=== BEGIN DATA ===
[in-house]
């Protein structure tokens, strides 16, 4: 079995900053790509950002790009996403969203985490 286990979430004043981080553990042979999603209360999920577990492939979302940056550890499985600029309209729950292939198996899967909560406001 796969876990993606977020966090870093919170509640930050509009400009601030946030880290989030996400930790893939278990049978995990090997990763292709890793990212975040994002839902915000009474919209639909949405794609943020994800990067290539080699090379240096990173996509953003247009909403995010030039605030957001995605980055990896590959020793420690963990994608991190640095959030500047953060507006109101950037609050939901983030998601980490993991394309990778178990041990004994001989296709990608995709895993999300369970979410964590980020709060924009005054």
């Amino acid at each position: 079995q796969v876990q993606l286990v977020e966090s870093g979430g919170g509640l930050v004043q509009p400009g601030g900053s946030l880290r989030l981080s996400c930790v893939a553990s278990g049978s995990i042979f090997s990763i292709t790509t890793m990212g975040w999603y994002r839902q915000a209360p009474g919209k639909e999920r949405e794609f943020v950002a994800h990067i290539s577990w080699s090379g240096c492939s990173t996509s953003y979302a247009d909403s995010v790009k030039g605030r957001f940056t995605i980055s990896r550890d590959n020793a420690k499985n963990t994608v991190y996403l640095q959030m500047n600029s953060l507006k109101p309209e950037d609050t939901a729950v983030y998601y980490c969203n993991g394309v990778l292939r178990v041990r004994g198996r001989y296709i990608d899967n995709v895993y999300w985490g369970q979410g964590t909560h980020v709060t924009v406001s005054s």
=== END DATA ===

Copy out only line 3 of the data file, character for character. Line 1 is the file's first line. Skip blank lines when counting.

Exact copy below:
């Amino acid at each position: 079995q796969v876990q993606l286990v977020e966090s870093g979430g919170g509640l930050v004043q509009p400009g601030g900053s946030l880290r989030l981080s996400c930790v893939a553990s278990g049978s995990i042979f090997s990763i292709t790509t890793m990212g975040w999603y994002r839902q915000a209360p009474g919209k639909e999920r949405e794609f943020v950002a994800h990067i290539s577990w080699s090379g240096c492939s990173t996509s953003y979302a247009d909403s995010v790009k030039g605030r957001f940056t995605i980055s990896r550890d590959n020793a420690k499985n963990t994608v991190y996403l640095q959030m500047n600029s953060l507006k109101p309209e950037d609050t939901a729950v983030y998601y980490c969203n993991g394309v990778l292939r178990v041990r004994g198996r001989y296709i990608d899967n995709v895993y999300w985490g369970q979410g964590t909560h980020v709060t924009v406001s005054s």